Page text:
News and notes from Reston (tm).

Wednesday, October 6, 2010

Reston Parkway Metro: Fancypants Architecture Critic States the Obvious

Targetville Metro.jpg

During a talk sponsored by the Reston Master Plan Special Study Task Force That Decided to Make Their Name Even Longer and More Impossible to Turn Into an Acronym (RMPSSTFTDMTNELMITIA) and the Reston Community Center, fancypants New Yorker architecture critic Paul Goldberger stated the obvious about the upcoming Targetville Reston Parkway Metro station -- namely, that it's not really near Reston Parkway, much less Reston Town Center.
Goldberger said the development of the Reston Parkway Metro station, which will be at the intersection of the Dulles Toll Road and Reston Parkway, is the critical issue facing the Task Force.

Calling it an awkward distance from the Reston Town Center, he cautioned the audience that there could be a successful connection or it would be seen as leftover, hanging out there, something that doesn't work.

"The most urgent need and the greatest priority are making a viable connection between the station and Reston Town Center," Goldberger said.
Cough cough monorail!

Aside from addressing one of the many Metro elephants in the room, Goldberger trashed the existing village center model -- "a commercial strip is not a village," he said. He also made some excellent points about the higher density coming to Reston -- at least assuming that it's done right, which remains an open question at this point.
Moving forward, he said, Reston has the potential to be the new model, particularly around Reston Town Center. The challenge is to integrate the reality of the automobile with the qualities that make a downtown viable, as well as integrating nature and open spaces.

Goldberger agreed with Simon about how New Dominion Parkway was distressing, acting as a giant wall cutting Reston Town Center in half.

Goldberger noted several times during his question-and-answer period that what puts Reston so far ahead is the plethora of open space. He stressed the importance of building the urban core and that density was important to success.

"The denser the core the more protected is the land," he said. "What hurts land is the sprawl. Cities protect the land; sprawl is what damages it."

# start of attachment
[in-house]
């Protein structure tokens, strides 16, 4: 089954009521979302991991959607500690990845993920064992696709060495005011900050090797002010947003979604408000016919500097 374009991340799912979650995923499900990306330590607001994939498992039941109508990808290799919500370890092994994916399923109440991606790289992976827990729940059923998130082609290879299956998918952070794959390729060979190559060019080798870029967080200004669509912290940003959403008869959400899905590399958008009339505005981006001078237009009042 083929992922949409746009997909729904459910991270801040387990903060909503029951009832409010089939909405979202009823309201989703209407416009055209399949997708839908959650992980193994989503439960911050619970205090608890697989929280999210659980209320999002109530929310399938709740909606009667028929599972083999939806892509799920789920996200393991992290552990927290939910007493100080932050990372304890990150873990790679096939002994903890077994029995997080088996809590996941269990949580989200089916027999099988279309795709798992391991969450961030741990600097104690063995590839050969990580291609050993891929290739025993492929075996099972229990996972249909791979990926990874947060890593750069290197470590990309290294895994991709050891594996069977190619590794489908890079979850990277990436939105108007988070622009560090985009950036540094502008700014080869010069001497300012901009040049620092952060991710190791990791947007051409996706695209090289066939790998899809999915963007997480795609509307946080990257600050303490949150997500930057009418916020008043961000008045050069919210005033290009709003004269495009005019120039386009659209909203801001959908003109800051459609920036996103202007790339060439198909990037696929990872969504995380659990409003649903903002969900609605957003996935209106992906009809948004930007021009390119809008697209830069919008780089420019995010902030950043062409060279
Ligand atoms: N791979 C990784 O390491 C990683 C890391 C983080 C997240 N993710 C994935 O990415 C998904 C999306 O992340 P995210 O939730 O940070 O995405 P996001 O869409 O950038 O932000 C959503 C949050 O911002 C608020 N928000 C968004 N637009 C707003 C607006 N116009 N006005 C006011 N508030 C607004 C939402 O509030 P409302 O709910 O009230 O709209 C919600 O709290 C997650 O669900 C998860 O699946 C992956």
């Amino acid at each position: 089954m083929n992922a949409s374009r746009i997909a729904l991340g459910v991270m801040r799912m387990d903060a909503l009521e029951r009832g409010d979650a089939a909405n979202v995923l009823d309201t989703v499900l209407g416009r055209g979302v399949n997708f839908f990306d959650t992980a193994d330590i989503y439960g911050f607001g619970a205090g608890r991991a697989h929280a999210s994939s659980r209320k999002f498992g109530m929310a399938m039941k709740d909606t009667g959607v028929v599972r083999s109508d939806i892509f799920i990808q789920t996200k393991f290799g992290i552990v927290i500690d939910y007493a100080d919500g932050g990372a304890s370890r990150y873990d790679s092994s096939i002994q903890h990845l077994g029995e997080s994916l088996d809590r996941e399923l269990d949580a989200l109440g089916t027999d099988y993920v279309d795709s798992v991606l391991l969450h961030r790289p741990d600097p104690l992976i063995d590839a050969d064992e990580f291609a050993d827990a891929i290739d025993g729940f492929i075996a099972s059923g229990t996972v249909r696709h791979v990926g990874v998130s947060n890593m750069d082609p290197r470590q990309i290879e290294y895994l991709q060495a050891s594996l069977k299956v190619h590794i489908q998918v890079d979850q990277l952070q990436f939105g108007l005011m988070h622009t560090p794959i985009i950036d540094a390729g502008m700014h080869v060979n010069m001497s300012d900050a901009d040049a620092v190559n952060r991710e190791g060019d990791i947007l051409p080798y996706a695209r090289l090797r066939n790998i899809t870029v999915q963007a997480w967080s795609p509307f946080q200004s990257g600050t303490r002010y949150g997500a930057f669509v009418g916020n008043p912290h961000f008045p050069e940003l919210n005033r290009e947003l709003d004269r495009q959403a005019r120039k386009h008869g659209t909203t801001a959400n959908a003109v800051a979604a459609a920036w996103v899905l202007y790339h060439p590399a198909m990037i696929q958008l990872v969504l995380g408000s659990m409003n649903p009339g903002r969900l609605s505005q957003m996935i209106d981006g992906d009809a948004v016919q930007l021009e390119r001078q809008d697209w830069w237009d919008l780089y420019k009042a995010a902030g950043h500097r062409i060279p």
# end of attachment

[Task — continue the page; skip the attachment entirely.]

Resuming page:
When an audience member expressed concern about the overall growth bringing more cars and terrible traffic, Goldberger cautioned that one look not at the number of cars but the number of car trips and usages. When it's dense at the core, the car use drops he said.
Goldberger also said that he thinks Grand Central Station is the greatest American building of all time, at least until the Wiehle Avenue Metro station opens, dazzling even the most jaded commuters with its rad '80s art. Actually, he didn't say that last part, but he probably meant to.


  1. We need to rename Targetville. The hapless retailer has not earned such an invidious sobriquiet.

    I propose Hudginsville.

  2. scubadiverslum is more alliterative

  3. "Calling it an awkward distance from the Reston Town Center"

    But not as awkward as calling the part of RTC near the Starbucks "Midtown", or when it was under construction. "south of Market". But I'm going along with it. I'm calling the area between the Panera and the ice rink The Upper East Side.

  4. Building higher density in order to preserve open spaces is like necking more passionately in order to preserve chastity: the means is completely incongruous with the ends.

    No growth is smart growth.

  5. another south reston peasantOctober 7, 2010 at 12:05 PM

    New Dominion Parkway?

    The Toll Road "is distressing, acting as a giant wall cutting Reston Town Center in half."

    Let's hope the pedestrian metro bridges help with that. Then we can worry about the north side again.

    Another sou


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